Ultimately, all of these control needs proved too much to be sustained and this priest literally fell apart psychologically and, for a period of time, was unable to function. The dark specter of depression began to consume him as parts of his identity that he believed were unacceptable began to rise in his consciousness. Suicide and a total psychotic break were both distinct possibilities. Instead, like Paul, in the book of Acts, this man had a kind of Damascus Road experience in which he accepted, as Paul seems to have done, a love that surrounded him just as he was. A sense of acceptance swept over him allowing him to face his reality as a homosexual person. In that moment he found the courage to let go of those things he believed were loathsome and evil and to be himself. At that moment the healing process began. That priest began to live anew. To use the language of Evangelical Christianity, he was" born again." He accepted his homosexual reality, began to allow himself to be honest and ultimately he was able to lay down both his rigidity and his fear. As he was restored to health, a person came in to his life that he allowed himself to love. In time they became partners and lived with each other in life giving faithfulness until age itself finally separated them in death. This priest helped me to see Paul's reality in a whole new way.

"Paul was just like me before I became honest with myself," he said, "Both of us were rigid about all the rules, violent when challenged, persecutors of those who suggested that the law, with which we bound ourselves, was not itself ultimate. After his conversion Paul began to acknowledge, just as I have been able to do, that even those parts of his identity, which he had not been able to accept, could be accepted by the God he had met in Jesus." That was an amazing insight to me and under the tutelage of this priest, I began to look at Paul in a brand new way.

Listen to Paul's language: "There is a war going on in my body," --- "With my mind I follow one law but with my body, I follow another" --- "Sin dwells in my members, causing me to do those things that I do not want to do and not to do the things I want to do" --- "O wretched man that I am, who shall deliver me from this body of death?" These are the plaintive cries of a man who endured the torture of being what he believed it was evil to be. They are articulations of ancient, painful memories. When those cries fade into the affirmation of acceptance Paul utters words like: "Thanks be to God who has given us the victory in Christ Jesus!" Then he goes on to say, "now I know that nothing can separate me from the love of God ---- not even my own nakedness." It is a remarkable portrait of a remarkable man, who strangely enough, is still quoted today by homophobic people to condemn what Paul surely knew that he was.

Yes, I am convinced that Paul of Tarsus was a gay man, deeply repressed, self-loathing, rigid in denial, bound by the law that he hoped would keep this unacceptable reality so totally under control that even he would not ever have to face it. Repression, however, kills. It kills the repressed one and sometimes, in the form of defensive anger, it also kills those who challenge, threaten or live out the thing that is so feared.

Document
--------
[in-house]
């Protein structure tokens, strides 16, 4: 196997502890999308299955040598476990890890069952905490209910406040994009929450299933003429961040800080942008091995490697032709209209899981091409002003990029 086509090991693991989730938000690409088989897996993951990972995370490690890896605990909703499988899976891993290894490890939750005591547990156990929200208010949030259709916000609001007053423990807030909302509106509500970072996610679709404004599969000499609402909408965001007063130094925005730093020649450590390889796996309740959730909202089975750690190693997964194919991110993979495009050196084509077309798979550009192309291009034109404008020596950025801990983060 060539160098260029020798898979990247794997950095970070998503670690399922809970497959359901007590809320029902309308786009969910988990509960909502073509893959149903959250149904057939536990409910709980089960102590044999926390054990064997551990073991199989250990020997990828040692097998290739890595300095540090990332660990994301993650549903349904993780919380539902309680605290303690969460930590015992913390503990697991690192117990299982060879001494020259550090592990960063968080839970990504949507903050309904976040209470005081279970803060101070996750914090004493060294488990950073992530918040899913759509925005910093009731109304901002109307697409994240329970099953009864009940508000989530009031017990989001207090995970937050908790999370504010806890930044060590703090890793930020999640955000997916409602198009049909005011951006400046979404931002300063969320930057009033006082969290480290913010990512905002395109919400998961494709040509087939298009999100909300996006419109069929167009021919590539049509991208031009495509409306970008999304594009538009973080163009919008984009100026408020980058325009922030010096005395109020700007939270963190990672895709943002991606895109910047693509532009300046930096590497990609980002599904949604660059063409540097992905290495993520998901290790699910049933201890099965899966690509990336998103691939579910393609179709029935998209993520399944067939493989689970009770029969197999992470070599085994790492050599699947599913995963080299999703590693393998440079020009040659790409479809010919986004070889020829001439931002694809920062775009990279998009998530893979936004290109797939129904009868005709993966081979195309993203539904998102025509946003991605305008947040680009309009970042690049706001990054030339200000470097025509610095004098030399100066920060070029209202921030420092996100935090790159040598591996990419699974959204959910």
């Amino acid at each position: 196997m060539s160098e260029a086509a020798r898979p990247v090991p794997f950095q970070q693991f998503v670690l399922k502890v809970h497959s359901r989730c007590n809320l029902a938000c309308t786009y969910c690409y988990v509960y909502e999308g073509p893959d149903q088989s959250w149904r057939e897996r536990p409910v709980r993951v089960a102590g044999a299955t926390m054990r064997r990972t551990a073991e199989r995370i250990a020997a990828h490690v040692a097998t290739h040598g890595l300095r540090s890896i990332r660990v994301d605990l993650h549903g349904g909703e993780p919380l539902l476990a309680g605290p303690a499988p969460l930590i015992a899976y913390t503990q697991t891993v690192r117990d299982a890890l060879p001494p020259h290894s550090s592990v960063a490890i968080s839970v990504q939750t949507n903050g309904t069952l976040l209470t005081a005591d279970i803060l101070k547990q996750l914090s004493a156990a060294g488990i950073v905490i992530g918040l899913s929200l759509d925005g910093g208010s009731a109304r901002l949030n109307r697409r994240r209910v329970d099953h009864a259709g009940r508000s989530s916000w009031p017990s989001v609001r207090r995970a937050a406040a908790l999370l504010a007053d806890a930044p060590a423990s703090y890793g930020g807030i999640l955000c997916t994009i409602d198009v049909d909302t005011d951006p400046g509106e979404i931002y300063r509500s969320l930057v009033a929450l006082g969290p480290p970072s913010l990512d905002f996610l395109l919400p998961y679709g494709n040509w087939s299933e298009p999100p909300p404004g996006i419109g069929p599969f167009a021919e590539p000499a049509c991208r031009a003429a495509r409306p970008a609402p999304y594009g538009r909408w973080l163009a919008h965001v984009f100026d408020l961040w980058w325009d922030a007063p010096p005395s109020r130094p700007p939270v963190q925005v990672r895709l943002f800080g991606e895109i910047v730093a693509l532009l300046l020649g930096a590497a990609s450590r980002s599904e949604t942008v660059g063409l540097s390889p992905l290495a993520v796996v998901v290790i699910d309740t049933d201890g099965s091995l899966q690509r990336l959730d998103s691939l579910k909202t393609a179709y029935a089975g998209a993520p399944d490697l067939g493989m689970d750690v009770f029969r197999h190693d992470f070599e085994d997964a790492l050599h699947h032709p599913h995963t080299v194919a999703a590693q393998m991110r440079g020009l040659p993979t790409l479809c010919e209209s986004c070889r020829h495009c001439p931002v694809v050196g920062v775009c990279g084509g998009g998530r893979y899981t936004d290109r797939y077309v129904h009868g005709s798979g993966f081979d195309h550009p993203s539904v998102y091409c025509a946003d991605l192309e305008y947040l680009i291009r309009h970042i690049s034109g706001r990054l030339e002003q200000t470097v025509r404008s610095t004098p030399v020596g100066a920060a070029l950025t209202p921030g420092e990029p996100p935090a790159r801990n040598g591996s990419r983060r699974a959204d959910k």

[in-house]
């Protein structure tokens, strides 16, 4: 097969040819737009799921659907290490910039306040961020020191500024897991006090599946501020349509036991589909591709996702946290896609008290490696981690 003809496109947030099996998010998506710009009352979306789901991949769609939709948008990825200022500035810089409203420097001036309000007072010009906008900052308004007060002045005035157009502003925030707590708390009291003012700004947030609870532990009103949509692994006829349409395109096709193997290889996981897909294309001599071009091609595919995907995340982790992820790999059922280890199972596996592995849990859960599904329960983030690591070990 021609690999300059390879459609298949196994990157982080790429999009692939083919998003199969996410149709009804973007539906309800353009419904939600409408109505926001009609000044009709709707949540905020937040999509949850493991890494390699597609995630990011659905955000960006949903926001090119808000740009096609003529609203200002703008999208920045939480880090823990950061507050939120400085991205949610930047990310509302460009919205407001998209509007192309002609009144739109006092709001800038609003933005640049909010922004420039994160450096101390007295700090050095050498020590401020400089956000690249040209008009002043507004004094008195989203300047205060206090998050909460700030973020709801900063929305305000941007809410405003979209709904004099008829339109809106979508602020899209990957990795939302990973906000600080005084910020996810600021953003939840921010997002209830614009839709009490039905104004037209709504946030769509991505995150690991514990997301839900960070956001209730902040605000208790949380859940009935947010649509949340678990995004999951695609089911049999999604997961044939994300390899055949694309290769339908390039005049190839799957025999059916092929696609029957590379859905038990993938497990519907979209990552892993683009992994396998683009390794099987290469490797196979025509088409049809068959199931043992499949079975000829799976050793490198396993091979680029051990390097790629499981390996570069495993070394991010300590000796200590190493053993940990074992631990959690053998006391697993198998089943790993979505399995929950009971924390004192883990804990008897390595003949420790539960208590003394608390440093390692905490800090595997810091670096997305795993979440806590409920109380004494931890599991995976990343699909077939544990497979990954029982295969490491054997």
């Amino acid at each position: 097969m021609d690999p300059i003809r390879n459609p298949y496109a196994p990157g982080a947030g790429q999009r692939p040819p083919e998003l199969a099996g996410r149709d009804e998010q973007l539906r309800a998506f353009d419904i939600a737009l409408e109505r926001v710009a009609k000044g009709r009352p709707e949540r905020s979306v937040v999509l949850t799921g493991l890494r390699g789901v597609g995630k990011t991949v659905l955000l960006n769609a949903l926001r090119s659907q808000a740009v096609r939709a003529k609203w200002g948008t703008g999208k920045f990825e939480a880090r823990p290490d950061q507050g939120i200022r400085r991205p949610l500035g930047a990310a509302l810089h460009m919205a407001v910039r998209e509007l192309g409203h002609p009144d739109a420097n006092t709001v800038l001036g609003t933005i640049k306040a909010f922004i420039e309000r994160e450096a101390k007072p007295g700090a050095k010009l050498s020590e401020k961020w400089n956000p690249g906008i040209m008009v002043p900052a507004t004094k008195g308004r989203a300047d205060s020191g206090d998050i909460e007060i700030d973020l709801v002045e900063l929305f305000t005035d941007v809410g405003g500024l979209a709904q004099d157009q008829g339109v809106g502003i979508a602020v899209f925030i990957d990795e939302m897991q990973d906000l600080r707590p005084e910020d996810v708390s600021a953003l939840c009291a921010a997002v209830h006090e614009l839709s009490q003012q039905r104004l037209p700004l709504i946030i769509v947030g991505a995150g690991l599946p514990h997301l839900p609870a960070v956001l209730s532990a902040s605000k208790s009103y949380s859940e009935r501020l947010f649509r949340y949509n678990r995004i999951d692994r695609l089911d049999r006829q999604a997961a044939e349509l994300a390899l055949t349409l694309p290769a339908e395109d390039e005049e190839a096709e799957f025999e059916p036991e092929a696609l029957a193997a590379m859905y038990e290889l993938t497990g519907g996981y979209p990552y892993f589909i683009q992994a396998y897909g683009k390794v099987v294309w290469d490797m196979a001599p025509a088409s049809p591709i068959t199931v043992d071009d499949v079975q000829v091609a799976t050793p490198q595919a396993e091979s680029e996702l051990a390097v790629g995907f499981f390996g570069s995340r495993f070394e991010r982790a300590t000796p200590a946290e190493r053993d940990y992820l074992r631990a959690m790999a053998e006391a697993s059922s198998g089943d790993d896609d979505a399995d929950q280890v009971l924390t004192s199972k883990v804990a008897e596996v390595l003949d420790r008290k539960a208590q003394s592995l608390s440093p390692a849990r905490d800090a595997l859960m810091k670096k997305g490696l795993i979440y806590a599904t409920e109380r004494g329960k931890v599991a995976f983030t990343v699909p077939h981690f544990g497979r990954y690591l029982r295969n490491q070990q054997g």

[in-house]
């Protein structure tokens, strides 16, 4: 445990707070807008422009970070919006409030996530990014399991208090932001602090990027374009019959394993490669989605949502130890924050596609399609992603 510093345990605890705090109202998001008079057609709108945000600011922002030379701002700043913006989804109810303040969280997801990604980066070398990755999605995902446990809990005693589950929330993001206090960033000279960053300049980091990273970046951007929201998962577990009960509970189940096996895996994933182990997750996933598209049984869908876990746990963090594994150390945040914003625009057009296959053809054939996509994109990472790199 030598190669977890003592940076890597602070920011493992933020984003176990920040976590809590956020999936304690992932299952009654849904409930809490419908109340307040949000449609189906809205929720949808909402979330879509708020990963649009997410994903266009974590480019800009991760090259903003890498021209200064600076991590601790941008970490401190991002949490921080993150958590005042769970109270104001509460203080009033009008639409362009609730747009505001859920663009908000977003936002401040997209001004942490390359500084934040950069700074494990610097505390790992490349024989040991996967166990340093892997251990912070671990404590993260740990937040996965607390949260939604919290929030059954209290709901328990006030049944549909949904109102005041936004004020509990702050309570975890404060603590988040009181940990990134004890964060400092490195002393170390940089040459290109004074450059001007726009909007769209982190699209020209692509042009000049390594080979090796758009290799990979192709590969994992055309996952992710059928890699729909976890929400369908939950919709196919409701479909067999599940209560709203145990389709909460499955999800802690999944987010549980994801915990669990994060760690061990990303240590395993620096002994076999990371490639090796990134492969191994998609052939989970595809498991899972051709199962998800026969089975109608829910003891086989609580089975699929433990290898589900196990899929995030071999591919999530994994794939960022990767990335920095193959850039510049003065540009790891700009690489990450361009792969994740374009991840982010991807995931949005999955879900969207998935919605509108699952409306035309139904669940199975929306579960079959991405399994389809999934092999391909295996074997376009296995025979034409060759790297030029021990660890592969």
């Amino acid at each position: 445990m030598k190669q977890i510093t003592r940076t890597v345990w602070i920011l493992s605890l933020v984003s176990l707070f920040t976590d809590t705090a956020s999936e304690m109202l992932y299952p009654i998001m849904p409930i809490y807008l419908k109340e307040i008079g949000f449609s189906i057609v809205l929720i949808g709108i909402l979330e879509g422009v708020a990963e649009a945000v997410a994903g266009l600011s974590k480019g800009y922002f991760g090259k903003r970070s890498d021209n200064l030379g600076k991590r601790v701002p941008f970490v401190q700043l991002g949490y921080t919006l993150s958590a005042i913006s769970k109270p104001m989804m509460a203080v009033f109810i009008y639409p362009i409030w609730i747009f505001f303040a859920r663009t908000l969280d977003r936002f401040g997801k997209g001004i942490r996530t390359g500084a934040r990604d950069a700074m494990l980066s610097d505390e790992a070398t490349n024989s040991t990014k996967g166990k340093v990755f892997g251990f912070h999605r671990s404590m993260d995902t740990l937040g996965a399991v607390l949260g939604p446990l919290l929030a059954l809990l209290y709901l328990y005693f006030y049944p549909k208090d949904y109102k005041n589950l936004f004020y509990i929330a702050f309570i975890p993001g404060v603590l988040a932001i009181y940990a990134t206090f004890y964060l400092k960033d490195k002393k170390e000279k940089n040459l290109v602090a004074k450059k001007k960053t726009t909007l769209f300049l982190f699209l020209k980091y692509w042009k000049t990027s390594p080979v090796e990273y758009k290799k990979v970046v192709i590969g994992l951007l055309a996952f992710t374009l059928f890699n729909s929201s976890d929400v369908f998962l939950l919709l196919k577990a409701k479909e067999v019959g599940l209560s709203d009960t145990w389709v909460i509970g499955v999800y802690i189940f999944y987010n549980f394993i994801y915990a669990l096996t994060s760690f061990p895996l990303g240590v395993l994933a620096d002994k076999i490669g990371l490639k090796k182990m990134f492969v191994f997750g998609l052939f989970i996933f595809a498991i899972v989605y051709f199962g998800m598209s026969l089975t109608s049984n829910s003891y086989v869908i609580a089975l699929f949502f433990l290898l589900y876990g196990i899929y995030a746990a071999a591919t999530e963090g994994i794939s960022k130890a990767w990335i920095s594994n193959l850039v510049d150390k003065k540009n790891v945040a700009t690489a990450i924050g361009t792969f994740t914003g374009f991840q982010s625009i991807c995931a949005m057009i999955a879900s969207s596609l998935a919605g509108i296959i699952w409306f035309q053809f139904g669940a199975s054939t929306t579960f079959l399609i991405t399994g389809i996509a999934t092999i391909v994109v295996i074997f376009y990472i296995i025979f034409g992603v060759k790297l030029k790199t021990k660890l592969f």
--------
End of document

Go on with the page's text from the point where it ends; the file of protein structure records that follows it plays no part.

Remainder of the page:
Much of the persecution of gay and lesbian people in the Church today has been carried out by self-rejecting, deeply closeted homosexual people. Frequently they wrap their externalized, rejecting and sometimes killing fury, inside the security of an authoritative verse from a sacred source called "The Word of God." This is how a terrible text is born and that is how Paul's tirade in the first chapter of Romans has come to be viewed as a legitimate basis for condemning homosexual people. It is a sinister, inaccurate and incompetent way to use the scriptures. We now expose it for what it has always been with the hope that, weakened and revealed, it will no longer claim new victims in every age.

There are other places in the Pauline and pseudo-Pauline corpus, which have also been used to hurt homosexual people, such as 1 Corinthians 6:9-11, and 1 Timothy 1:10. There are also single references in 1 Peter and Jude that are favorites of the Bible quoters searching for a scriptural basis to support their prejudice. Scholars now conclude, however, that these texts may just as well be referring to temple prostitutes or the sexual practices of exploitation that no one, homosexual or heterosexual, would regard as appropriate and life-giving behavior.

The Christian ethic is ultimately a life ethic. When behavior increases life, expands love and calls all parties involved into a new being, then it must be called good. But when behavior denigrates, violates or diminishes anyone, it must be called evil. Sexuality per se is morally neutral. Both heterosexuality and homosexuality can be lived out in either life affirming or life destroying ways. If the Christian Church could only, instead of worrying about its internal unity, begin to lead the world to recognize the right of homosexual people to be accepted just as they are and to have their legitimate desires and sacred commitments blessed by the church and legalized by the state, then the Church would be a moral leader once again. For the fact is that all relationships that give life are holy and those that do not are unholy.

~ John Shelby Spong

Originally posted April 14, 2004